However, fate or good fortune intervened, and one day in my increasingly manic state as I frenetically jumped between webpages, I stumbled across the recently released documentary by Netflix – Virunga.

Beautiful cinematography, a haunting musical score and an incredible narrative dispelled any remaining doubts and sealed what might already have been inevitable. Now my focus was singularly on the Congo. The questions raised by the documentary along with the powerful imagery quickly displaced all other thought, including any of self preservation, and fomented into a full-blooded obsession. An obsession which compelled action.

And so minutes later, I slumped back in my chair and stared at the computer monitor. The thousand dollar plus confirmation receipt for transport, park permits, Volcano hiking permit, and Visa application request open in one window. Outnumbered ten to one by travel advisory warnings, apocryphal security situation updates, and recent articles on protests and renewed hostilities. I exhaled long and slowly, “What the fuck am I doing?”…


About pbertner

Studied cell biology and genetics at UBC in Canada with a focus in microbiology. However, have gravitated more recently towards ecology and biodiversity. Have traveled the rainforests of Brazil, Brunei, Cambodia, Colombia, Costa Rica, DRC, Ecuador, Guyana, Indonesia, Madagascar, Malaysia, Panama, Philippines, Rwanda, Tanzania, Thailand, Vietnam with plans to visit many more.
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7 Responses to Enter the Congo

  1. Jude says:

    Paul, I feel a thrill whenever you post a new blog entry! It might sound silly but you can transport me directly to you when I read your accounts …and I literally mean you. Of course, I have no real grasp of who you are but I feel like I’m experiencing what you are experiencing when I read your entries. I only wish they were longer and posted more often.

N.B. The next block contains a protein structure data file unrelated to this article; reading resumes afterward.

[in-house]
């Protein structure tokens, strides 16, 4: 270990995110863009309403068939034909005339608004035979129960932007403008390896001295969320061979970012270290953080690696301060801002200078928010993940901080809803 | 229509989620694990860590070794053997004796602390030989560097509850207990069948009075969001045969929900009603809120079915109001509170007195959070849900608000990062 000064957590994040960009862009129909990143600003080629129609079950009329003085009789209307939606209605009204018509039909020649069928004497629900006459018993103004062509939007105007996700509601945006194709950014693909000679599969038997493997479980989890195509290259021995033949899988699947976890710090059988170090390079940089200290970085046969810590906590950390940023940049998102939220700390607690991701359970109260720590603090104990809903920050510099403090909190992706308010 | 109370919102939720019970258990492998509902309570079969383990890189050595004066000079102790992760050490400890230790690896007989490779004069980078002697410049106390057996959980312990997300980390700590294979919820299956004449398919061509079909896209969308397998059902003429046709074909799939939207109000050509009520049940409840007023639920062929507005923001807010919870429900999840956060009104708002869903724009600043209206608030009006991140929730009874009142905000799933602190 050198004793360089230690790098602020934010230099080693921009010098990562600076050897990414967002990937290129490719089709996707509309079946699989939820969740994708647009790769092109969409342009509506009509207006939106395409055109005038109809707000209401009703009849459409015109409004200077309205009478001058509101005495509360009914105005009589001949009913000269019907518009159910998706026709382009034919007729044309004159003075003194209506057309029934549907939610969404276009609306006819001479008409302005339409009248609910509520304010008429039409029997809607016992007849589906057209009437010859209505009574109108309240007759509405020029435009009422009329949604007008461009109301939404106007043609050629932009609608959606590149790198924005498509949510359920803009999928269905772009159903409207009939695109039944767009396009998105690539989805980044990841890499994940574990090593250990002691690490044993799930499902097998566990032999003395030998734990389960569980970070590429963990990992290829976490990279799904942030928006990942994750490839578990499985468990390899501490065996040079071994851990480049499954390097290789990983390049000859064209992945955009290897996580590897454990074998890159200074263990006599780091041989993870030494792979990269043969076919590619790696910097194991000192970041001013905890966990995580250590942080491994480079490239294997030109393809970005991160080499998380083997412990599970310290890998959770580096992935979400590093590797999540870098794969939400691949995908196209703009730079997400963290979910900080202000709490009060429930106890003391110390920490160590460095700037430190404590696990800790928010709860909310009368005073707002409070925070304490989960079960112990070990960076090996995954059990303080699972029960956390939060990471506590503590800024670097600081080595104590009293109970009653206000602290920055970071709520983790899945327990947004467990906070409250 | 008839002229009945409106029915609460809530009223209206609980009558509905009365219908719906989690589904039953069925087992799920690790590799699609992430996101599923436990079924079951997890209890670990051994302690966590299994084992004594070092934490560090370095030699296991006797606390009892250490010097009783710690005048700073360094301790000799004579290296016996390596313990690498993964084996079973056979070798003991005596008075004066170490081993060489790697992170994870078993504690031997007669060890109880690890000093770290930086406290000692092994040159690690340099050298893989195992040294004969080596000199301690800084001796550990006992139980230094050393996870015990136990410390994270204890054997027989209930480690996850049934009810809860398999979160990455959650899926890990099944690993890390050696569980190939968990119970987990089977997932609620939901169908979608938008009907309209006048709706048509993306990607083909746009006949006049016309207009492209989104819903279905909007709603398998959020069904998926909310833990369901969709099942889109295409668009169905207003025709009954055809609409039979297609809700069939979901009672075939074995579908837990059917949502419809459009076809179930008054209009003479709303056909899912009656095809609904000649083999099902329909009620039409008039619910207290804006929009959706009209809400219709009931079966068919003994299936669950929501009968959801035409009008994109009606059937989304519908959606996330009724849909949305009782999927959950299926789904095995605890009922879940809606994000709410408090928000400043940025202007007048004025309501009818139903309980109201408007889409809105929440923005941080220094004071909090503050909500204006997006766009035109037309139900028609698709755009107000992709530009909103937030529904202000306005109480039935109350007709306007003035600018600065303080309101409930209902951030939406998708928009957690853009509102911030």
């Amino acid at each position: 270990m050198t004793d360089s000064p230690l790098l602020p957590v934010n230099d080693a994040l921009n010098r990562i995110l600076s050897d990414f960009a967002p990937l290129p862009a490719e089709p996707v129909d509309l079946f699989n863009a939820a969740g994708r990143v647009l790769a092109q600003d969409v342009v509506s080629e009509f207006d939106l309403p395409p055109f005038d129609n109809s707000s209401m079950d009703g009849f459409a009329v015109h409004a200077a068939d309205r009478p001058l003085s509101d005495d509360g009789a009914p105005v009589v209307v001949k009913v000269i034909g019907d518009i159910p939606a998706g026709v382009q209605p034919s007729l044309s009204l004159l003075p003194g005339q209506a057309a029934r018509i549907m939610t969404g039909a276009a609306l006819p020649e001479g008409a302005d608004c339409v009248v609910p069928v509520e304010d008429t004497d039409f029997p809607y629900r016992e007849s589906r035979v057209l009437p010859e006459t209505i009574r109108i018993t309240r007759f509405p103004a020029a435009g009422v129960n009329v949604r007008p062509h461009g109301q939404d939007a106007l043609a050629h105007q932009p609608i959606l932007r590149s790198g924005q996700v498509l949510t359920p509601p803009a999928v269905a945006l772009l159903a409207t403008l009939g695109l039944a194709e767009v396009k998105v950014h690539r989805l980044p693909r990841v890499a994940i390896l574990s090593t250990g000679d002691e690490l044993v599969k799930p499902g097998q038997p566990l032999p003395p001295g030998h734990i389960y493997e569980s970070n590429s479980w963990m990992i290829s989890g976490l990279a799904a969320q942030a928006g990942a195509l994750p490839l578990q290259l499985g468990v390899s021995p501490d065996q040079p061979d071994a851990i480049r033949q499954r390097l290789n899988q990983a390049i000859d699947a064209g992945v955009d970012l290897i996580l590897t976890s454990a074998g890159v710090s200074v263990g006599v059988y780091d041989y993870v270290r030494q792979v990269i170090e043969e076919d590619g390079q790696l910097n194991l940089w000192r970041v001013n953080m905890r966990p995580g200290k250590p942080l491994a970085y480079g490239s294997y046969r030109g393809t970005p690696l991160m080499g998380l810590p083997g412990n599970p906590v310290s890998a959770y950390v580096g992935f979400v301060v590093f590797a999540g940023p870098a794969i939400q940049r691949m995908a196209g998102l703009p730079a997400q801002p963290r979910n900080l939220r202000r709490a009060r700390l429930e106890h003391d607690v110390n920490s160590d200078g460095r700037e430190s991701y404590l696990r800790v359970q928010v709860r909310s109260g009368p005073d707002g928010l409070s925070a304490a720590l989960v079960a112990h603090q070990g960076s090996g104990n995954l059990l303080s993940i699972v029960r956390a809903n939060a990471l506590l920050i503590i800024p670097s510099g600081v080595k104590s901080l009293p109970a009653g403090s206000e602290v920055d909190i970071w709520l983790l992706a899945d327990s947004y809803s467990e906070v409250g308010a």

It’s your story but it also has much to do with how you write and your grasp of vocabulary – something that’s sadly lacking with most people. I’ve said it before that your writings deserve to be published in book form with your wonderful photos. Thanks for the link to your Flickr pages. I’ve not used Flickr for a long time and forgot you continue to post new photos.

    I don’t have a Netflix account as the movies I’d want to watch aren’t covered with them. I’m not fond of the shows others tend to watch (mostly American content and movies that appeal to the masses). But I’ve a son living nearby who has a Netflix account so I’ll have to see about watching at his place.

    Even though I’m a woman and most are easily given to tears, I VERY rarely cry. What tends to wet my eyes are scenes like those I saw on the trailer. Not actual tears but still, moist blinking eyes and some snuffling. Scenes and wonders of nature move me, not soppy maudlin stories. And thanks for including the trailer or I’d never know about that documentary. I’m off to look at your Flickr pages again now. It was so good to hear from you again! Almost like you were writing to me personally. Thanks.

  2. pbertner says: